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Hand (N Y). 2009 December; 4(4): 415–417.
Published online 2009 June 11. doi:  10.1007/s11552-009-9203-x
PMCID: PMC2787223

Exercise Induced Chronic Compartment Syndrome of the First Dorsal Interosseous Compartment of the Hand: A Case Report

Abstract

Exercise-induced chronic compartment syndrome in the first dorsal compartment is an uncommon entity and relatively rare condition which is not very well understood. It is a usually activity-related condition and is associated with decreased function of muscle with intracompartmental swelling. We present a case with proven exercise-induced raised compartment pressure that responded well to surgical fasciotomy.

Keywords: Compartment syndrome, Fasciotomy

Introduction

Chronic ache in hands in a young healthy individual as a result of a repetitive activity has a limited diagnosis. The causes may be nerve compression, writer’s cramps, or malingering. We present a patient with exercise-induced chronic compartment syndrome of the first dorsal interosseous muscle of the hand.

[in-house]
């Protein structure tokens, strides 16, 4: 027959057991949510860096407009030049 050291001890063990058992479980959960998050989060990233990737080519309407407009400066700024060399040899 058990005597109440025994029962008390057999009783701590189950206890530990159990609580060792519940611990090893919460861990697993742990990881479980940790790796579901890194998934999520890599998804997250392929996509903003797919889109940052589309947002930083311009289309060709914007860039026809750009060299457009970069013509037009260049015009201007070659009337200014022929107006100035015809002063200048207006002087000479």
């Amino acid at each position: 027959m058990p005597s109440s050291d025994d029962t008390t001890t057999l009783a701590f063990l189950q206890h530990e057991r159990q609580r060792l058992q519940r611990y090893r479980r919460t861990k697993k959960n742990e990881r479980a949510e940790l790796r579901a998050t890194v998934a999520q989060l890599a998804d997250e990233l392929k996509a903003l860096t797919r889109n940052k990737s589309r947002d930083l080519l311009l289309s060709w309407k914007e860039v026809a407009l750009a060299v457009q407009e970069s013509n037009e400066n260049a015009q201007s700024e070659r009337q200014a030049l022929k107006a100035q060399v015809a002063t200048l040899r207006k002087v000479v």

Case Report

A 24-year-old right-hand-dominant manual worker presented to us with work-induced right hand pain. The pain was located over his right first dorsal web space between thumb and index finger, and the pain gradually increased in intensity with activity and settled slowly with rest. The pain was so severe that the patient even decided to change his occupation. On examination, the patient had bilateral, very well-developed, first dorsal interosseous muscles, while the remainder of the examination was unremarkable. Nerve conduction studies performed by an experienced neurophysiologist excluded any peripheral nerve compression or any intrinsic nerve pathology.